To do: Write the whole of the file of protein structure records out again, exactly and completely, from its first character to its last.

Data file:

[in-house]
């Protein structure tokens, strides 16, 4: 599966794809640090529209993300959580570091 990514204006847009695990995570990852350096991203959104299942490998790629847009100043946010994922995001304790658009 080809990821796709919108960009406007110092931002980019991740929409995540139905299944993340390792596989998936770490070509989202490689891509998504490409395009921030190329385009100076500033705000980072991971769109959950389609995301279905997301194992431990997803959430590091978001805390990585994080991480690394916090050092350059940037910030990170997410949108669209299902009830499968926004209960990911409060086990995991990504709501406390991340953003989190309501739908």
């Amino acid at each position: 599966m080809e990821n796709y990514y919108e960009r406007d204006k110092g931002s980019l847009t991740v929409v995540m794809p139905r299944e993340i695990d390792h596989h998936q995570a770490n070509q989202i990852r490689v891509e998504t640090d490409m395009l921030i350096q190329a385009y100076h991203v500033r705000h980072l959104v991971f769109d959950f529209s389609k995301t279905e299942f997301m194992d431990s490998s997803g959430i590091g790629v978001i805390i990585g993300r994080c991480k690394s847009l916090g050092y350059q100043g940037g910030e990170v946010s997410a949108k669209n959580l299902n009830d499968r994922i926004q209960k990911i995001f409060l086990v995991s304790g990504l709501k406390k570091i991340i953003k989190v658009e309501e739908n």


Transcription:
[in-house]
């Protein structure tokens, strides 16, 4: 599966794809640090529209993300959580570091 990514204006847009695990995570990852350096991203959104299942490998790629847009100043946010994922995001304790658009 080809990821796709919108960009406007110092931002980019991740929409995540139905299944993340390792596989998936770490070509989202490689891509998504490409395009921030190329385009100076500033705000980072991971769109959950389609995301279905997301194992431990997803959430590091978001805390990585994080991480690394916090050092350059940037910030990170997410949108669209299902009830499968926004209960990911409060086990995991990504709501406390991340953003989190309501739908």
């Amino acid at each position: 599966m080809e990821n796709y990514y919108e960009r406007d204006k110092g931002s980019l847009t991740v929409v995540m794809p139905r299944e993340i695990d390792h596989h998936q995570a770490n070509q989202i990852r490689v891509e998504t640090d490409m395009l921030i350096q190329a385009y100076h991203v500033r705000h980072l959104v991971f769109d959950f529209s389609k995301t279905e299942f997301m194992d431990s490998s997803g959430i590091g790629v978001i805390i990585g993300r994080c991480k690394s847009l916090g050092y350059q100043g940037g910030e990170v946010s997410a949108k669209n959580l299902n009830d499968r994922i926004q209960k990911i995001f409060l086990v995991s304790g990504l709501k406390k570091i991340i953003k989190v658009e309501e739908n």